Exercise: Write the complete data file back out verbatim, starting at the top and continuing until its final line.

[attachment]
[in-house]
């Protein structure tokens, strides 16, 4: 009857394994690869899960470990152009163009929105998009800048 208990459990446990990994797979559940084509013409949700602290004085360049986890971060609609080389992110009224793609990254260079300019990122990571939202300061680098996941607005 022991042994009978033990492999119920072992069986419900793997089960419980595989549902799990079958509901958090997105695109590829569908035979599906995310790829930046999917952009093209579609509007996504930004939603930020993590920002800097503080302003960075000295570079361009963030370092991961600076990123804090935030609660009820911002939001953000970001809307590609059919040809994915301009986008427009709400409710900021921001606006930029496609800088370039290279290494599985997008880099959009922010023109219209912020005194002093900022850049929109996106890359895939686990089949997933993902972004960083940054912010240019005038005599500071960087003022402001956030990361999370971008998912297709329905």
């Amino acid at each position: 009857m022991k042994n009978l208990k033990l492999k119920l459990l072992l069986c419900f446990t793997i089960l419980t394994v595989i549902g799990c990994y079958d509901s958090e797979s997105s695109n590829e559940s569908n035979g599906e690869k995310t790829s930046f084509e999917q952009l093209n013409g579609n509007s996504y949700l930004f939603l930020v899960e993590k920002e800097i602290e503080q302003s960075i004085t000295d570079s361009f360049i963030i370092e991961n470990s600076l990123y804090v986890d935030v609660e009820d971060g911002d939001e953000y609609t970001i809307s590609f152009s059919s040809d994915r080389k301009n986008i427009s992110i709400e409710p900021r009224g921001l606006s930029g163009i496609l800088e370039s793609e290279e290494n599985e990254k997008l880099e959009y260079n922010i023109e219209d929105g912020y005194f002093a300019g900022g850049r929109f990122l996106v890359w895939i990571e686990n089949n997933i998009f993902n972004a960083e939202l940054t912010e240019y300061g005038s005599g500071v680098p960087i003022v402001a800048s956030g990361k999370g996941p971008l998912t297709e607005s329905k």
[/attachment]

[in-house]
């Protein structure tokens, strides 16, 4: 009857394994690869899960470990152009163009929105998009800048 208990459990446990990994797979559940084509013409949700602290004085360049986890971060609609080389992110009224793609990254260079300019990122990571939202300061680098996941607005 022991042994009978033990492999119920072992069986419900793997089960419980595989549902799990079958509901958090997105695109590829569908035979599906995310790829930046999917952009093209579609509007996504930004939603930020993590920002800097503080302003960075000295570079361009963030370092991961600076990123804090935030609660009820911002939001953000970001809307590609059919040809994915301009986008427009709400409710900021921001606006930029496609800088370039290279290494599985997008880099959009922010023109219209912020005194002093900022850049929109996106890359895939686990089949997933993902972004960083940054912010240019005038005599500071960087003022402001956030990361999370971008998912297709329905």
């Amino acid at each position: 009857m022991k042994n009978l208990k033990l492999k119920l459990l072992l069986c419900f446990t793997i089960l419980t394994v595989i549902g799990c990994y079958d509901s958090e797979s997105s695109n590829e559940s569908n035979g599906e690869k995310t790829s930046f084509e999917q952009l093209n013409g579609n509007s996504y949700l930004f939603l930020v899960e993590k920002e800097i602290e503080q302003s960075i004085t000295d570079s361009f360049i963030i370092e991961n470990s600076l990123y804090v986890d935030v609660e009820d971060g911002d939001e953000y609609t970001i809307s590609f152009s059919s040809d994915r080389k301009n986008i427009s992110i709400e409710p900021r009224g921001l606006s930029g163009i496609l800088e370039s793609e290279e290494n599985e990254k997008l880099e959009y260079n922010i023109e219209d929105g912020y005194f002093a300019g900022g850049r929109f990122l996106v890359w895939i990571e686990n089949n997933i998009f993902n972004a960083e939202l940054t912010e240019y300061g005038s005599g500071v680098p960087i003022v402001a800048s956030g990361k999370g996941p971008l998912t297709e607005s329905k």